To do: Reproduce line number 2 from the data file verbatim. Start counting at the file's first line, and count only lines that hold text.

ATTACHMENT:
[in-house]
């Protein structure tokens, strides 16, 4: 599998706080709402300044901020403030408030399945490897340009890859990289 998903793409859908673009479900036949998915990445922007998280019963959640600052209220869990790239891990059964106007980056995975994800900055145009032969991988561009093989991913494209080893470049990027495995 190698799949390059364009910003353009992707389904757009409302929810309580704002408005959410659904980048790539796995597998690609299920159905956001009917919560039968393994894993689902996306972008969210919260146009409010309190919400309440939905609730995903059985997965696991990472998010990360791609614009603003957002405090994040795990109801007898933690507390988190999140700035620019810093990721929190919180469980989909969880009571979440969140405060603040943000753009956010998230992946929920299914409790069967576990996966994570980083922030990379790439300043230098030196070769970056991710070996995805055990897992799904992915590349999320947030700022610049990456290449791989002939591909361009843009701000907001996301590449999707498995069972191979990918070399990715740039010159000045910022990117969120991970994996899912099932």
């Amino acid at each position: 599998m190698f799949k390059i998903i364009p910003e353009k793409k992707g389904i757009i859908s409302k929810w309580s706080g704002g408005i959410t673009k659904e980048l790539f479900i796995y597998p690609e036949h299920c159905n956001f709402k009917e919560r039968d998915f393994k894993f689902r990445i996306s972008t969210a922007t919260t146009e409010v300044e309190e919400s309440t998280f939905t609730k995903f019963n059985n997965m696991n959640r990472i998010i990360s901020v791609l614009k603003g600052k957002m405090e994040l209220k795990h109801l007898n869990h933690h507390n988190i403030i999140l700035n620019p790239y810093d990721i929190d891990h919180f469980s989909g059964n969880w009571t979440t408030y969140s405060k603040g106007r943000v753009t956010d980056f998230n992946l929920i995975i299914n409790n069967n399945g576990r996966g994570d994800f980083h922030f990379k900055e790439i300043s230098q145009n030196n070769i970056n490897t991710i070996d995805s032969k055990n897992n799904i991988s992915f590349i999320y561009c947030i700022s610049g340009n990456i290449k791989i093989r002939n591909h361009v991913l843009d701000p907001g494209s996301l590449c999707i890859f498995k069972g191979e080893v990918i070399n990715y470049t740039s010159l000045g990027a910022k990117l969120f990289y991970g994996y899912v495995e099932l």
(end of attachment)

């Protein structure tokens, strides 16, 4: 599998706080709402300044901020403030408030399945490897340009890859990289 998903793409859908673009479900036949998915990445922007998280019963959640600052209220869990790239891990059964106007980056995975994800900055145009032969991988561009093989991913494209080893470049990027495995 190698799949390059364009910003353009992707389904757009409302929810309580704002408005959410659904980048790539796995597998690609299920159905956001009917919560039968393994894993689902996306972008969210919260146009409010309190919400309440939905609730995903059985997965696991990472998010990360791609614009603003957002405090994040795990109801007898933690507390988190999140700035620019810093990721929190919180469980989909969880009571979440969140405060603040943000753009956010998230992946929920299914409790069967576990996966994570980083922030990379790439300043230098030196070769970056991710070996995805055990897992799904992915590349999320947030700022610049990456290449791989002939591909361009843009701000907001996301590449999707498995069972191979990918070399990715740039010159000045910022990117969120991970994996899912099932």